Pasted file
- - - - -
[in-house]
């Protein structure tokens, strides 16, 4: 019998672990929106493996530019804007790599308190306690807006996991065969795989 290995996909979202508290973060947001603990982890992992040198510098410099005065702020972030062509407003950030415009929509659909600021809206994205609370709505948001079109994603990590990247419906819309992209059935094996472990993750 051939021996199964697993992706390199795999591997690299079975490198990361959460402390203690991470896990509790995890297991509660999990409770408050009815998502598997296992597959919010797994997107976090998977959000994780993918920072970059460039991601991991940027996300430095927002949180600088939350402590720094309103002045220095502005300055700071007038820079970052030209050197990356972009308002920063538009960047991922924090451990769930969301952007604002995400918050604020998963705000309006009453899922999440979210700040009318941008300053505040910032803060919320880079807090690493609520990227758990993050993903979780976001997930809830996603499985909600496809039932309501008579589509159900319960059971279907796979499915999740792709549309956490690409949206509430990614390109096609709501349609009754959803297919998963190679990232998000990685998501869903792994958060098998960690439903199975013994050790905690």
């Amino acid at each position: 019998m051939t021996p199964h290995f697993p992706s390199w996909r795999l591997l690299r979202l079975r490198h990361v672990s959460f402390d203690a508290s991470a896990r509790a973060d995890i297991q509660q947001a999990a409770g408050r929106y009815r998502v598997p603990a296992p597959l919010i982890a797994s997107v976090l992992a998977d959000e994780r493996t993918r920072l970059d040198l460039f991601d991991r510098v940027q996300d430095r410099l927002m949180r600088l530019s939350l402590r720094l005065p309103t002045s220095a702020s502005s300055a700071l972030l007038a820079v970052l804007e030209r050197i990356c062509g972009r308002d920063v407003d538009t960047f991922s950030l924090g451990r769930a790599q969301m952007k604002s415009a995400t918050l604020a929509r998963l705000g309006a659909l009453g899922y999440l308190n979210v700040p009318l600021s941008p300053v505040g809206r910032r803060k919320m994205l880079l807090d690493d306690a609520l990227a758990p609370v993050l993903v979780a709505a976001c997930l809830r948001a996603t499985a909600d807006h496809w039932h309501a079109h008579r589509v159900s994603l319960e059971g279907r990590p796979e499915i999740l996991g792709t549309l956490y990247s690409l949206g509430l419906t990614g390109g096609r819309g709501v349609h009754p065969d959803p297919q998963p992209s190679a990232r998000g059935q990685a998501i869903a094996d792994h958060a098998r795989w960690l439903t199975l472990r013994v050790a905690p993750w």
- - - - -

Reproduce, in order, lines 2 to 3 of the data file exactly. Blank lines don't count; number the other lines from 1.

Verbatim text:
């Protein structure tokens, strides 16, 4: 019998672990929106493996530019804007790599308190306690807006996991065969795989 290995996909979202508290973060947001603990982890992992040198510098410099005065702020972030062509407003950030415009929509659909600021809206994205609370709505948001079109994603990590990247419906819309992209059935094996472990993750 051939021996199964697993992706390199795999591997690299079975490198990361959460402390203690991470896990509790995890297991509660999990409770408050009815998502598997296992597959919010797994997107976090998977959000994780993918920072970059460039991601991991940027996300430095927002949180600088939350402590720094309103002045220095502005300055700071007038820079970052030209050197990356972009308002920063538009960047991922924090451990769930969301952007604002995400918050604020998963705000309006009453899922999440979210700040009318941008300053505040910032803060919320880079807090690493609520990227758990993050993903979780976001997930809830996603499985909600496809039932309501008579589509159900319960059971279907796979499915999740792709549309956490690409949206509430990614390109096609709501349609009754959803297919998963190679990232998000990685998501869903792994958060098998960690439903199975013994050790905690």
């Amino acid at each position: 019998m051939t021996p199964h290995f697993p992706s390199w996909r795999l591997l690299r979202l079975r490198h990361v672990s959460f402390d203690a508290s991470a896990r509790a973060d995890i297991q509660q947001a999990a409770g408050r929106y009815r998502v598997p603990a296992p597959l919010i982890a797994s997107v976090l992992a998977d959000e994780r493996t993918r920072l970059d040198l460039f991601d991991r510098v940027q996300d430095r410099l927002m949180r600088l530019s939350l402590r720094l005065p309103t002045s220095a702020s502005s300055a700071l972030l007038a820079v970052l804007e030209r050197i990356c062509g972009r308002d920063v407003d538009t960047f991922s950030l924090g451990r769930a790599q969301m952007k604002s415009a995400t918050l604020a929509r998963l705000g309006a659909l009453g899922y999440l308190n979210v700040p009318l600021s941008p300053v505040g809206r910032r803060k919320m994205l880079l807090d690493d306690a609520l990227a758990p609370v993050l993903v979780a709505a976001c997930l809830r948001a996603t499985a909600d807006h496809w039932h309501a079109h008579r589509v159900s994603l319960e059971g279907r990590p796979e499915i999740l996991g792709t549309l956490y990247s690409l949206g509430l419906t990614g390109g096609r819309g709501v349609h009754p065969d959803p297919q998963p992209s190679a990232r998000g059935q990685a998501i869903a094996d792994h958060a098998r795989w960690l439903t199975l472990r013994v050790a905690p993750w």